Tannin test was done by reacting 3 mL of test solution with 5 drops of 1% NaCl and 3 drops of gelatin solution. If a sediment was formed, then the positive extract solution contained tannin.

The antioxidant activity test: Antioxidant activity testing used the method of 2, 2-diphenyl-1-picrylhydrazyl (DPPH) due to its ability to measure antioxidants reactions with free radicals resulting from the process of fermenting the tea dregs. A total of 10 mg of sample dissolved in methanol PA was then made into a serial concentration of 100, 200, 400, 800 ppm. As much as160 μL of extract from each series of sample concentration, plus 40 μL of DPPH solution. After 30 min at room temperature, absorbance was measured at wavelength of 517 nm. As a negative control methanol wasused with the same protocol and as a blank, 200 μL methanol PA was used without additions; the solution of DPPH percent of inhibition was calculated by the equation:


A = Absorbance of negative control
B = Blank absorbance
C = Absorbance control extract
D = Absorbance extract

The percentage data of inhibition were used to determine the value of inhibitory concentration50 (IC50) in ppm. The value of IC50 was determined by probity analysis using Microsoft Excel 2007 software.

Testing of antioxidant activity, levels of flavonoids, saponins and tannins was performed at Tropical Crops Research Institute Bogor.

Statistical analyses: The data obtained were analysed statistically using the one-way ANOVA with SPSS (Windows version of SPSS, release 22)17. Significant differences between the mean was identified with honestly significance difference (HSD) test18. Differences of p<0.05 were considered statistically significant. The statistical model was as follows:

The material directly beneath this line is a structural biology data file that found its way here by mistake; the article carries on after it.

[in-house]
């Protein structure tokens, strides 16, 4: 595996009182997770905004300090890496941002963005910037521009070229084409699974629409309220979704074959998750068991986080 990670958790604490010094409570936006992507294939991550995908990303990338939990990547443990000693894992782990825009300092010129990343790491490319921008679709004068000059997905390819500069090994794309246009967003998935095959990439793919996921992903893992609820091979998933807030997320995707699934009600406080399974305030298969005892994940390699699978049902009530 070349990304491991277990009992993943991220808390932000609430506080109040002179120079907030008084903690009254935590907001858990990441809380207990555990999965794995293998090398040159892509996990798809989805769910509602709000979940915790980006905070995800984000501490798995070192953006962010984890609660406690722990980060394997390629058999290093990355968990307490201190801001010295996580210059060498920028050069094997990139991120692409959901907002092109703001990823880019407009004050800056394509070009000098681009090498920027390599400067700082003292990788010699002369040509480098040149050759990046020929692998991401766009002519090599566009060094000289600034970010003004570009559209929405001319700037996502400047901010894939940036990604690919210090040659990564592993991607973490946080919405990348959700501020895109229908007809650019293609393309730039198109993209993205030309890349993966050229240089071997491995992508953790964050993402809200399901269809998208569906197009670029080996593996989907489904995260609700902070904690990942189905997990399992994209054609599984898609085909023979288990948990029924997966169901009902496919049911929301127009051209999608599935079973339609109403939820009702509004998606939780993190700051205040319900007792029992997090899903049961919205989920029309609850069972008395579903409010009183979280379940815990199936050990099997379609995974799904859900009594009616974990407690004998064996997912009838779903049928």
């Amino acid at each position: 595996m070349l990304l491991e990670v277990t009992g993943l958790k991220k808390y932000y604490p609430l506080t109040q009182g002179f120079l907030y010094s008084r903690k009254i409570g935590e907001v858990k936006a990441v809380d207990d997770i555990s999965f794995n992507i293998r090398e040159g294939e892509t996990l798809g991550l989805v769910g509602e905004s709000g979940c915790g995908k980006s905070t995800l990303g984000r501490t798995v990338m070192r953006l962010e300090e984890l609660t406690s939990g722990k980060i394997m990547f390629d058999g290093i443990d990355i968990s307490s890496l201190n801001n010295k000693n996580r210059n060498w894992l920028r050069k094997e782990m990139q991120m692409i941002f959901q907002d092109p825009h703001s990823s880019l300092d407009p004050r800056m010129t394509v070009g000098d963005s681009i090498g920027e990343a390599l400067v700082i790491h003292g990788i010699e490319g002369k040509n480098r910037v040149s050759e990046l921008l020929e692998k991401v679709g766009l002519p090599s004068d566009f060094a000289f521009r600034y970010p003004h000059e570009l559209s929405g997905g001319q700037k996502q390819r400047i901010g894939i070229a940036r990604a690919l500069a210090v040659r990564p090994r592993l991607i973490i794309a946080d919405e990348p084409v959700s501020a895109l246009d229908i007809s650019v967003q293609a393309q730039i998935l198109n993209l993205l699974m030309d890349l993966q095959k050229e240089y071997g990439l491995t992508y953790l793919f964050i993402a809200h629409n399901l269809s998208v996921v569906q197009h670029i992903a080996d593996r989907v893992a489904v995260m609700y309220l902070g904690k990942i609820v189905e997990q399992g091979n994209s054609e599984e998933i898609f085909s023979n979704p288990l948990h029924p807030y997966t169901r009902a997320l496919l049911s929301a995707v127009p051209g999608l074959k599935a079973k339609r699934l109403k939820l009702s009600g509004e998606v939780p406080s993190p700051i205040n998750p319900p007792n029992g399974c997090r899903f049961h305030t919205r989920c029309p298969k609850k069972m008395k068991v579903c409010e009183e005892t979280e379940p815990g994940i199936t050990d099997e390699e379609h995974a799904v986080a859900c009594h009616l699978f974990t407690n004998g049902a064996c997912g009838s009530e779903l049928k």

Yij = μ+Tiij

Yij = Response of the observation
μ = Overall mean
Ti = Treatment effect
εij = Experimental error


Water content: The content of the leaves, granule and powder of tea dregs that were fermented by EM-4 and Trichoderma viride can be seen in Table 1. The water content of the leaves, granules and powder of unfermented tea dregs was 6. 25, 5.53 and 4.80%, respectively. The water content of the leaves, granules and powder of tea dregs fermented with EM-4 was14.76, 14.74 and 13.94%, respectively. The water content of the leaves, granules and powder of tea dregs fermented with Trichoderma viride was 27.39, 28.30 and 30.70%, respectively.

Table 1:Nutrient content of tea dregs
F0: Unfermented, F1: EM-4 fermented, F2: Trichoderma viridae fermented, *: Influence of fermentation had a significant effect (p<0.05) on nutrient contents, **: Influence of fermentation had a highly significant effect (p<0.01) on nutrient contents

Ash content: The ash content of the leaves, granules and powder of unfermented tea dregs was 3.92, 3.64 and 3.54%, respectively. The ash content of the leaves, granules and powder of EM-4 fermented tea dregs was 3.05, 3.50 and 3.77%, respectively. The ash content of the leaves, granules and powder from tea dregs fermented using Trichoderma viride was 3.47, 3.42 and 3.10%, respectively (Table 1).